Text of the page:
The Broadband Alliance — a partnership of 30 south Florida communities and the unincorporated territory within Broward County — has issued a request for letters of interest to companies that want to overbuild AT&T Broadband's cable system.
The plea is especially interesting because the communities have also reached out for a competitive DBS provider. EchoStar Communications Corp.'s Dish Network and DirecTV Inc. both have subscribers here, but the proposal offers mayoral endorsements and other local promotion for the company that agrees to negotiate with the alliance for special perks.
The member cities that issued the RLIs, including Fort Lauderdale, are angry at AT&T Broadband for service lapses since the beginning of the year. A switchover in billing software caused a tremendous surge in call volume that the operator was unable to handle. Though the cities concede that AT&T Broadband has reversed the trend, the municipalities are still unhappy.
The towns' greatest concern: AT&T has told franchising officials that it won't upgrade its network — and thus enable the delivery of cable-modem service — until December of 2004.
These factors led the Fort Lauderdale City Council to recently reject a 10-year franchise renewal for AT&T Broadband.
Fort Lauderdale administrative assistant Ronna Adams said the renewal talks remain still informal. The city and operator are still trying to hash out a renewal agreement, she said.
"It's premature to say where they are going with the talks," said Adams. "We're anxious to explore other ideas [with AT&T].".
Cities upset with AT&T's performance formed the alliance, which is supported by the board of directors of the Broward County League of Cities.
The invitation to overbuilders is a sign that the alliance hopes to negotiate a master or model franchise agreement on behalf its members.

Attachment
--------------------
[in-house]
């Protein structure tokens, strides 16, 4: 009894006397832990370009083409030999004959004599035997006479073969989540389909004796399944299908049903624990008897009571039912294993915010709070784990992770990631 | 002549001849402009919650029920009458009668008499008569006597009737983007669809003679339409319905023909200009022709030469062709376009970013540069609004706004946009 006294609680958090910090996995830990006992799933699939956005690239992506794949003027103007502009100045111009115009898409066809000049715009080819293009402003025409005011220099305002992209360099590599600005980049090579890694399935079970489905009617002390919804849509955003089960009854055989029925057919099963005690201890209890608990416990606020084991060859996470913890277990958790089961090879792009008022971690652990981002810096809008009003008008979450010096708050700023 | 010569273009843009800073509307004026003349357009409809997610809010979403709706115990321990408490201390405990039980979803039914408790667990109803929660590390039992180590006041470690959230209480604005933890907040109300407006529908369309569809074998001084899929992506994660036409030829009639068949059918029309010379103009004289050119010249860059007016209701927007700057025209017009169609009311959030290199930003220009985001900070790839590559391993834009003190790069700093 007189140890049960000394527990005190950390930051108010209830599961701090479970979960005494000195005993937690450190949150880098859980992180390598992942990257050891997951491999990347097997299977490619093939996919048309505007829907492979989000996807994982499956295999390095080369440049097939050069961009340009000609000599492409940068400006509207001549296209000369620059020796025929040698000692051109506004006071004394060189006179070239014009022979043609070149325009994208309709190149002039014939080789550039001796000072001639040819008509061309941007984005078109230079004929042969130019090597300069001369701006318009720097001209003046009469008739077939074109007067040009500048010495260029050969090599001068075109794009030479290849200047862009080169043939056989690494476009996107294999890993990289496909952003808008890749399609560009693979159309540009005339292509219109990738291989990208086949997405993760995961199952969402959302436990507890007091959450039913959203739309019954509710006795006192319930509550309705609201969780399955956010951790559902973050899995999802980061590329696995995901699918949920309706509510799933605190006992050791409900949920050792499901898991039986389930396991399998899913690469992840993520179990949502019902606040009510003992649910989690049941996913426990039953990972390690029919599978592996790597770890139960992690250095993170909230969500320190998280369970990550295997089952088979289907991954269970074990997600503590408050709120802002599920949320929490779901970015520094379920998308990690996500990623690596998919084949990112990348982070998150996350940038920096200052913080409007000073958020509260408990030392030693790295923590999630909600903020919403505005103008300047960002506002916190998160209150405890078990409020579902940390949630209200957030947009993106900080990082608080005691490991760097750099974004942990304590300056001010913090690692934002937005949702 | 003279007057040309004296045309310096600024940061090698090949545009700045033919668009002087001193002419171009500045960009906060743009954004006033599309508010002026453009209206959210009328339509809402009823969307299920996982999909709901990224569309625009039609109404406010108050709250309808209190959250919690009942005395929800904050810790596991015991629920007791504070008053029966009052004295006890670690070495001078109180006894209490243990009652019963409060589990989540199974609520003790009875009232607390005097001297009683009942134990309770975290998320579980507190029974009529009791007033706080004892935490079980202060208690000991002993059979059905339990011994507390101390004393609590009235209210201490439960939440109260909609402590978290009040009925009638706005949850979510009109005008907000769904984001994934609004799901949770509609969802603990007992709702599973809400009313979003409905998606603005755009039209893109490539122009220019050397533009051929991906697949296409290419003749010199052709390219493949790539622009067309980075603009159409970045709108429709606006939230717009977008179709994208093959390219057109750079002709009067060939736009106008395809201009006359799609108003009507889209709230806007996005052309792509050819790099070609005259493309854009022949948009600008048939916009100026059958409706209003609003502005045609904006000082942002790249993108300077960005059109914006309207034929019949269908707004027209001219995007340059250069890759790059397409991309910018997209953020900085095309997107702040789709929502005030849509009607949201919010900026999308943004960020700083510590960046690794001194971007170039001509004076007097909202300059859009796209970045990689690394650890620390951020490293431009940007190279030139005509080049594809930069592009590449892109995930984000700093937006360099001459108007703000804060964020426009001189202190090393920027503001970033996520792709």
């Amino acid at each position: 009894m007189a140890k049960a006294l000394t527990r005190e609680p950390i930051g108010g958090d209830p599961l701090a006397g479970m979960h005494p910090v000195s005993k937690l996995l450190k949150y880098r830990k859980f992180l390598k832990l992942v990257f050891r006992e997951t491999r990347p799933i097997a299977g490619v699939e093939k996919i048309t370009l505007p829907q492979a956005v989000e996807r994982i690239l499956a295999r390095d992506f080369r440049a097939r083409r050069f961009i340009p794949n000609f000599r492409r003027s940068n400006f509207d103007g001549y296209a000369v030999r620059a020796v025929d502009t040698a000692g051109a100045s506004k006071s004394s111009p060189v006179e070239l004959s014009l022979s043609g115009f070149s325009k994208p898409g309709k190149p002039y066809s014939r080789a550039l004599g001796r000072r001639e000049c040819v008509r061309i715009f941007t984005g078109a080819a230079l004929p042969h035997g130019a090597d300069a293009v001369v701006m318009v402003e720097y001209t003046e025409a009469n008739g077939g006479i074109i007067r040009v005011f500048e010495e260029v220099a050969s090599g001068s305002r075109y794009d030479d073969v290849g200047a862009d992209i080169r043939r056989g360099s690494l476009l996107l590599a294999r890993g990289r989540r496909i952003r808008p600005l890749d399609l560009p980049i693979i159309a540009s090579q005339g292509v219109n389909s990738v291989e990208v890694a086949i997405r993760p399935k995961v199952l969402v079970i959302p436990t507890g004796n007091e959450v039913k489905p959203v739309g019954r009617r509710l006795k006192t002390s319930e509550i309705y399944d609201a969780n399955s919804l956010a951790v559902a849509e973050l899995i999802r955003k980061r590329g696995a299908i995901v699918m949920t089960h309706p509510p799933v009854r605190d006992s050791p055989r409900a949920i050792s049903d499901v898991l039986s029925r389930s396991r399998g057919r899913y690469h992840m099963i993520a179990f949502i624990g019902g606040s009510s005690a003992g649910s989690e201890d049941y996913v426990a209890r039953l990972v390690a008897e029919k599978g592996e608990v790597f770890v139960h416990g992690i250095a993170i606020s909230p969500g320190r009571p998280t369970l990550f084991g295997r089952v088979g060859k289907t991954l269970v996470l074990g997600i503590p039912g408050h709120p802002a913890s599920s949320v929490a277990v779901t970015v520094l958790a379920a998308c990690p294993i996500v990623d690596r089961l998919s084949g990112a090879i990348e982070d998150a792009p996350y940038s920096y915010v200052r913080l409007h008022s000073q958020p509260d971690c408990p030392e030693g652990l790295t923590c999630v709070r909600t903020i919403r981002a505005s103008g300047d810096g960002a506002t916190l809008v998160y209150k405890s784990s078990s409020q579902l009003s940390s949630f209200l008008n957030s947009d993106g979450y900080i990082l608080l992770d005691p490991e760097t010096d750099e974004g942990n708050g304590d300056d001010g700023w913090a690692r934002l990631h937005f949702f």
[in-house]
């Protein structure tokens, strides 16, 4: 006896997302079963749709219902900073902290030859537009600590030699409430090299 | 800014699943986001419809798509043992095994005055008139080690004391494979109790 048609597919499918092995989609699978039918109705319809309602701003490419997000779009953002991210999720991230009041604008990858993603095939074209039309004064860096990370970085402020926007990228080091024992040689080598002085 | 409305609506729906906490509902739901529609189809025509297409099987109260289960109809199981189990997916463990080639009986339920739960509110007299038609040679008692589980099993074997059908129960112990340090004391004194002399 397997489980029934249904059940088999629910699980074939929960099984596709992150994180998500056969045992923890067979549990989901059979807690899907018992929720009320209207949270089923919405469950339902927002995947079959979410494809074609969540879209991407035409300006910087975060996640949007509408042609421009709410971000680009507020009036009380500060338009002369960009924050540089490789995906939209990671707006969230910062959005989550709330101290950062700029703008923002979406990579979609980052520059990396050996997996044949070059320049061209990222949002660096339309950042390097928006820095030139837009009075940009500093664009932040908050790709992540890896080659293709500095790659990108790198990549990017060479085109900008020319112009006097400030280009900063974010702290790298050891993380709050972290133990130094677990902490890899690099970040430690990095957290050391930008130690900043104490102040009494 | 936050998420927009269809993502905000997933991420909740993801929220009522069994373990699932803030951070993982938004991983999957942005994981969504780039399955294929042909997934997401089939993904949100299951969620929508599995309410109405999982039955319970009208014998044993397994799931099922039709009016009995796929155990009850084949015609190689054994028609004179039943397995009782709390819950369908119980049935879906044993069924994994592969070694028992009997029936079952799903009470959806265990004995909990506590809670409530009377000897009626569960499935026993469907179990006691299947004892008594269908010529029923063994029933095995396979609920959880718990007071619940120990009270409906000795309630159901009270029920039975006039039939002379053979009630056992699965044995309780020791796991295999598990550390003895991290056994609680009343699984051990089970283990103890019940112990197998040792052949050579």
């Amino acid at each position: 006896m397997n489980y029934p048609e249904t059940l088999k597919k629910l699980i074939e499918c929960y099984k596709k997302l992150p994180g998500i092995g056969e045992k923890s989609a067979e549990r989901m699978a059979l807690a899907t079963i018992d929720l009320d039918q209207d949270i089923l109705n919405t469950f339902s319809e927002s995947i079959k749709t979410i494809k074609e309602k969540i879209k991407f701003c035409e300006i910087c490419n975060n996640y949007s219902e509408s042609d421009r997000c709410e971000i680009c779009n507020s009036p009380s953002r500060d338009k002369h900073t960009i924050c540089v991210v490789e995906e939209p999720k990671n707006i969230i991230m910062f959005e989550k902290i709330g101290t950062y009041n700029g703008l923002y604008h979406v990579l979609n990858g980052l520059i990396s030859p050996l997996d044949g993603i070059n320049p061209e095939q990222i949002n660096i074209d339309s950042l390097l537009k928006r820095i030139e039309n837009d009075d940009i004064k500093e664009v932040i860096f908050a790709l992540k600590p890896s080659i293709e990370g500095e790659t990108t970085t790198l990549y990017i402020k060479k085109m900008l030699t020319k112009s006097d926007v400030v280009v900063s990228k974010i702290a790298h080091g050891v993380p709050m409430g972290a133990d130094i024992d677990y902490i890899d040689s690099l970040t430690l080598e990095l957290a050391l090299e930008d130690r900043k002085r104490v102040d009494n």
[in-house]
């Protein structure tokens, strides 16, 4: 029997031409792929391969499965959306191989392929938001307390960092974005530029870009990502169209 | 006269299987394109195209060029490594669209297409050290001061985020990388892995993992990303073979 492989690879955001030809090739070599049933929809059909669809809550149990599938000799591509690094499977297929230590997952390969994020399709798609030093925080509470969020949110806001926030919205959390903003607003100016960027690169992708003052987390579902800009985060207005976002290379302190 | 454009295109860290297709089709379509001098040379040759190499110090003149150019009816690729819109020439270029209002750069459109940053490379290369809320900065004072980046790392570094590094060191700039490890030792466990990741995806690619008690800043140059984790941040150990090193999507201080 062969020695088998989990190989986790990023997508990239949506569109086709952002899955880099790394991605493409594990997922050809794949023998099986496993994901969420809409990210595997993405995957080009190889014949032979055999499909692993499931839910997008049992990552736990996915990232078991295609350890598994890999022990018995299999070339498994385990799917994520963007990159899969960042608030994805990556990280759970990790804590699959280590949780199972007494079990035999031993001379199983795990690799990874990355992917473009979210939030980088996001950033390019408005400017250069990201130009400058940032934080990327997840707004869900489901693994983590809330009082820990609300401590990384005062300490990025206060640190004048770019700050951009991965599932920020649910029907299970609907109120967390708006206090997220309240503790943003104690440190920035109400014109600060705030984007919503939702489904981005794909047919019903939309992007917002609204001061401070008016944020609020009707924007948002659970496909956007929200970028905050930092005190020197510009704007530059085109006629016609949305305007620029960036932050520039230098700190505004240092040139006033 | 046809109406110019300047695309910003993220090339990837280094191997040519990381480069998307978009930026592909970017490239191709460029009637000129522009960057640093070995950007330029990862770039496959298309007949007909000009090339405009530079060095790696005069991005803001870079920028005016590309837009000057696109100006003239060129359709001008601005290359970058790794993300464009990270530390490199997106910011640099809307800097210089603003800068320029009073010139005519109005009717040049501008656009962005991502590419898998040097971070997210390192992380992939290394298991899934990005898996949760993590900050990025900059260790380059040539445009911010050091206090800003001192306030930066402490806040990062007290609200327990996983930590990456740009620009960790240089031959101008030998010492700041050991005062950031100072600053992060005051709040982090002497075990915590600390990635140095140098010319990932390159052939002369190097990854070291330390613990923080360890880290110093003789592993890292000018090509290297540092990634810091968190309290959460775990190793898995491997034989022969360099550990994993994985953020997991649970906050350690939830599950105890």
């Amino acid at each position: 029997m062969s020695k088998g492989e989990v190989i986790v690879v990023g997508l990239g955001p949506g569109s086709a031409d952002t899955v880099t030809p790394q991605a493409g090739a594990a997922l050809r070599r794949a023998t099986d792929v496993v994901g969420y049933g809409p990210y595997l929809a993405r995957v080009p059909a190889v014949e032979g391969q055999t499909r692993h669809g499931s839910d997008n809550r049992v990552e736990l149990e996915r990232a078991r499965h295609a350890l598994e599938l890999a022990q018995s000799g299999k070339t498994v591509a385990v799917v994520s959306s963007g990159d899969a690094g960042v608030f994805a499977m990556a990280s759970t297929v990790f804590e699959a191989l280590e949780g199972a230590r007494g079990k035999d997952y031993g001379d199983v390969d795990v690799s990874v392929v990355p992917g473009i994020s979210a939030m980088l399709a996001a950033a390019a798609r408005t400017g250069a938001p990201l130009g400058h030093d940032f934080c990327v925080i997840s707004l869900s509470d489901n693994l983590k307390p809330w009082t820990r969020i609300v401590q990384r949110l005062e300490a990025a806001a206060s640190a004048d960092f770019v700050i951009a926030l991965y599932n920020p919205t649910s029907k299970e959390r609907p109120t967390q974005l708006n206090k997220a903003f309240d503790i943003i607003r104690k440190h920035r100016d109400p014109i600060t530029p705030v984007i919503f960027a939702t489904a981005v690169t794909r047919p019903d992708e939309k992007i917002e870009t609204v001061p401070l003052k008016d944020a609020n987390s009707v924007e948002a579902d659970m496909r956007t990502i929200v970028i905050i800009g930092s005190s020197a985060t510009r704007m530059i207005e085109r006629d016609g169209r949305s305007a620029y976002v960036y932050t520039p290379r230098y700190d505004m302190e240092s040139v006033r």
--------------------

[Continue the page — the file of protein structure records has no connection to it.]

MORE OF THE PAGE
It also promises to speed and simplify the franchising process "as is practicable and legally permissible."
The request advises potential competitors that the alliance would be flexible on such key issues such as the speed of build-out requirements; public, educational and government channel programming standards; and institutional network requirements.
STUFF OF LAWSUITS
But competitive "breaks" such as the ones in the RLI have been lightning rods for lawsuits by incumbent cable operators.
The competitive proposals can include public-private partnerships, in which a potential competitor uses county- or city-owned infrastructure as part of a video-delivery network, according to the RLI.
On the DBS side, the cities hope to negotiate for special programming and pricing for the region. Municipal officials also want to determine whether DBS providers have the capability or desire to deliver local-government programming that subscribers would lose if they drop AT&T Broadband cable service.
A DBS partner would also have to be willing to make up some of the local revenue a city would lose when consumers switch from cable to DBS. This appears to be a big hurdle to the partnership.
Florida has dropped local franchise fees in favor of a simplified, generalized tax structure, with the proceeds paid directly to the state. Since the taxes are no longer based on right-of-way use, it is now applicable to satellite services, and DBS customers have been hit, since Oct. 1, with a 14.5-percent increase on their bills.
Cable operators pay the same amount of taxes as before, but they are not labeled franchise fees. Added payments to cities by a DBS provider could have a negative impact on its competitive pricing.
But DBS operators that meet the terms of the alliance would get endorsements from officials, articles in city and county publications, promotional inserts in municipal utility bills and the ability to make live presentation during city and county meetings, according to the alliance proposal.
City endorsement of a provider is a growing topic of discussion. City officials across the U.S. liken the idea to a spate of deals that The Coca-Cola Co. and PepsiCo Inc. have cut in the past two years. The soft-drink makers paid cities to be designated the "official soft drink" of the community and received exclusive rights to place its vending machines in parks, at city halls and in other municipal property.
One city councilman in California, angry at his local operator, said an "official DBS provider" would be promoted as a sponsor of city events. That would include the televised council meetings, which the local cable incumbent would be compelled to transmit, he noted gleefully.
The RLIs in Florida were issued Oct. 5 and the cities don't expect responses until close to the Nov. 5 due date.